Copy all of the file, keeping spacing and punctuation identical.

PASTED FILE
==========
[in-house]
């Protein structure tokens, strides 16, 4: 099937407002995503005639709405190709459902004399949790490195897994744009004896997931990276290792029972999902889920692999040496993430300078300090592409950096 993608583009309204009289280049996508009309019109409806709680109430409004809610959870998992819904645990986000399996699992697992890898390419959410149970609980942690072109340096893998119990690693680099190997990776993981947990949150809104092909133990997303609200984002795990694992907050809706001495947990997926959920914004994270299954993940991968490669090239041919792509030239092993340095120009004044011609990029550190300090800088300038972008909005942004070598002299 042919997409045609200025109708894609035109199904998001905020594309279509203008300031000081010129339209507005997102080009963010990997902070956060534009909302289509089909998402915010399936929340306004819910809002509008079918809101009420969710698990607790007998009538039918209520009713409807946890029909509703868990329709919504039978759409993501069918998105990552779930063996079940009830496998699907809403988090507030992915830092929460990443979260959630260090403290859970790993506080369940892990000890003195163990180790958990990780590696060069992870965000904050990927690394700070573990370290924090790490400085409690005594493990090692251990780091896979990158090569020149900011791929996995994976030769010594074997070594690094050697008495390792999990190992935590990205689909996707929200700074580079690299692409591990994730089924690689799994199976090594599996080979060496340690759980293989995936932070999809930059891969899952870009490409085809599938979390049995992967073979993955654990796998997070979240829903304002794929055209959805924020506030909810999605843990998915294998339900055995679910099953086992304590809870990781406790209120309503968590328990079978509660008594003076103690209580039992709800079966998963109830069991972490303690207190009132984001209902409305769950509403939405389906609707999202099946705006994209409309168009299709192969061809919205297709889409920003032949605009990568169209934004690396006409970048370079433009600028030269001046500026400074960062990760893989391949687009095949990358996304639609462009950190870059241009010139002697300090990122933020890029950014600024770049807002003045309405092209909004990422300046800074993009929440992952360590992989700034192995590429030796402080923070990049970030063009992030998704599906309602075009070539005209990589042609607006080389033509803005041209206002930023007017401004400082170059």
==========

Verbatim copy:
[in-house]
């Protein structure tokens, strides 16, 4: 099937407002995503005639709405190709459902004399949790490195897994744009004896997931990276290792029972999902889920692999040496993430300078300090592409950096 993608583009309204009289280049996508009309019109409806709680109430409004809610959870998992819904645990986000399996699992697992890898390419959410149970609980942690072109340096893998119990690693680099190997990776993981947990949150809104092909133990997303609200984002795990694992907050809706001495947990997926959920914004994270299954993940991968490669090239041919792509030239092993340095120009004044011609990029550190300090800088300038972008909005942004070598002299 042919997409045609200025109708894609035109199904998001905020594309279509203008300031000081010129339209507005997102080009963010990997902070956060534009909302289509089909998402915010399936929340306004819910809002509008079918809101009420969710698990607790007998009538039918209520009713409807946890029909509703868990329709919504039978759409993501069918998105990552779930063996079940009830496998699907809403988090507030992915830092929460990443979260959630260090403290859970790993506080369940892990000890003195163990180790958990990780590696060069992870965000904050990927690394700070573990370290924090790490400085409690005594493990090692251990780091896979990158090569020149900011791929996995994976030769010594074997070594690094050697008495390792999990190992935590990205689909996707929200700074580079690299692409591990994730089924690689799994199976090594599996080979060496340690759980293989995936932070999809930059891969899952870009490409085809599938979390049995992967073979993955654990796998997070979240829903304002794929055209959805924020506030909810999605843990998915294998339900055995679910099953086992304590809870990781406790209120309503968590328990079978509660008594003076103690209580039992709800079966998963109830069991972490303690207190009132984001209902409305769950509403939405389906609707999202099946705006994209409309168009299709192969061809919205297709889409920003032949605009990568169209934004690396006409970048370079433009600028030269001046500026400074960062990760893989391949687009095949990358996304639609462009950190870059241009010139002697300090990122933020890029950014600024770049807002003045309405092209909004990422300046800074993009929440992952360590992989700034192995590429030796402080923070990049970030063009992030998704599906309602075009070539005209990589042609607006080389033509803005041209206002930023007017401004400082170059």